There used to be an empty chair at the back of my class, but now a new boy called Ahmet is sitting in it.
He's nine years old (just like me), but he's very strange. He never talks and never smiles and doesn't like sweets - not even lemon sherbets, which are my favourite!
But then I learned the truth: Ahmet really isn't very strange at all. He's a refugee who's run away from a War. A real one. With bombs and fires and bullies that hurt people. And the more I find out about him, the more I want to help.
That's where my best friends Josie, Michael and Tom come in. Because you see, together we've come up with a plan. . .
Athens, 1941. Nazi forces occupy Greece ... and a nation falls apart. Victoria Hislop's NEW Sunday Times Number One bestseller takes you into the darker days of Greek history and, through the eyes of its extraordinary heroine, illuminates the courage it takes to live in peace.
After decades of political uncertainty, Greece is polarised between Right- and Left-wing views when the Germans invade.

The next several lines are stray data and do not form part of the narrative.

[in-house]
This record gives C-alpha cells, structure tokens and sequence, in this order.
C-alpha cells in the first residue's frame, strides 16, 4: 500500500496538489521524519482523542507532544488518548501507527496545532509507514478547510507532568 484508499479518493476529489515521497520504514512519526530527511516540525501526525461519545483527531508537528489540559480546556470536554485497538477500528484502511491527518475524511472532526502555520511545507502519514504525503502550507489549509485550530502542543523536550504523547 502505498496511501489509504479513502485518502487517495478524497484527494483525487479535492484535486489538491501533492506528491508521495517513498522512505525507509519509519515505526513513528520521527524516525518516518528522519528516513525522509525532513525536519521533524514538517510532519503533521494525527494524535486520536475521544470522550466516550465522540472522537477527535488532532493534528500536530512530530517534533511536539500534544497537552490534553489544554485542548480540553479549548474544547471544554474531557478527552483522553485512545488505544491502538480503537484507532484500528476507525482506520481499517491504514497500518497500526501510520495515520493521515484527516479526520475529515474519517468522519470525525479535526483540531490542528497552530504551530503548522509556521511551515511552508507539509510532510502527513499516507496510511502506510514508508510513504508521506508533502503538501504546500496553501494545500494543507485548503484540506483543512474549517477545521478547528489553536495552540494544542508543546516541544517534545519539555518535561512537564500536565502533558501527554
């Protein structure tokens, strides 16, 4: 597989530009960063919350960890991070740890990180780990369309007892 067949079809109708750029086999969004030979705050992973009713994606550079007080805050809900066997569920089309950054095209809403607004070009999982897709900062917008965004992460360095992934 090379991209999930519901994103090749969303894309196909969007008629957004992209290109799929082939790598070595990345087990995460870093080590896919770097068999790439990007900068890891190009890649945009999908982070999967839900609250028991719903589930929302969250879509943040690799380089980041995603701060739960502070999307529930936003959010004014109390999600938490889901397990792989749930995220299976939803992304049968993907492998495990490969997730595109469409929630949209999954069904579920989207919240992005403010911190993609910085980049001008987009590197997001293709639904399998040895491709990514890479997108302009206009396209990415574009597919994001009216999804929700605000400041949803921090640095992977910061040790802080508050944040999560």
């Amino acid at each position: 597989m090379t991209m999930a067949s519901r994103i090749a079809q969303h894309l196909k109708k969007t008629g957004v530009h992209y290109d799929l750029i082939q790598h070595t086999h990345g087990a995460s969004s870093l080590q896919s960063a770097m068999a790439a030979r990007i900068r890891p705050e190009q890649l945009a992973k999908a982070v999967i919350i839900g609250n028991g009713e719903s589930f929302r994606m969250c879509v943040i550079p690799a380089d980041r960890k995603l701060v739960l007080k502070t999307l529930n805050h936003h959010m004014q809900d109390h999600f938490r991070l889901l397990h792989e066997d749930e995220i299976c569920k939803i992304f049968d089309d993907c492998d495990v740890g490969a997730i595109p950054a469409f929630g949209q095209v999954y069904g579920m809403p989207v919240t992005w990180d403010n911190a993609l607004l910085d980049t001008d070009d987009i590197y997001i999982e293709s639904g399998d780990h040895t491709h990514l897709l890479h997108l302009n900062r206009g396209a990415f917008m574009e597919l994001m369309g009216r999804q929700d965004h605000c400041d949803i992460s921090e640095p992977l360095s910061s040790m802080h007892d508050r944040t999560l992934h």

Fifteen-year-old Themis comes from a family divided by these political differences. The Nazi occupation deepens the fault-lines between those she loves just as it reduces Greece to destitution. She watches friends die in the ensuing famine and is moved to commit acts of resistance.
In the civil war that follows the end of the occupation, Themis joins the Communist army, where she experiences the extremes of love and hatred and the paradoxes presented by a war in which Greek fights Greek.
'We don't live alone ... We are responsible for each other'
A policeman interrupts a rich family's dinner to question them about the suicide of a young working-class girl. As their guilty secrets are gradually revealed over the course of the evening, 'An Inspector Calls', J. B. Priestley's most famous play, shows us the terrible consequences of poverty and inequality.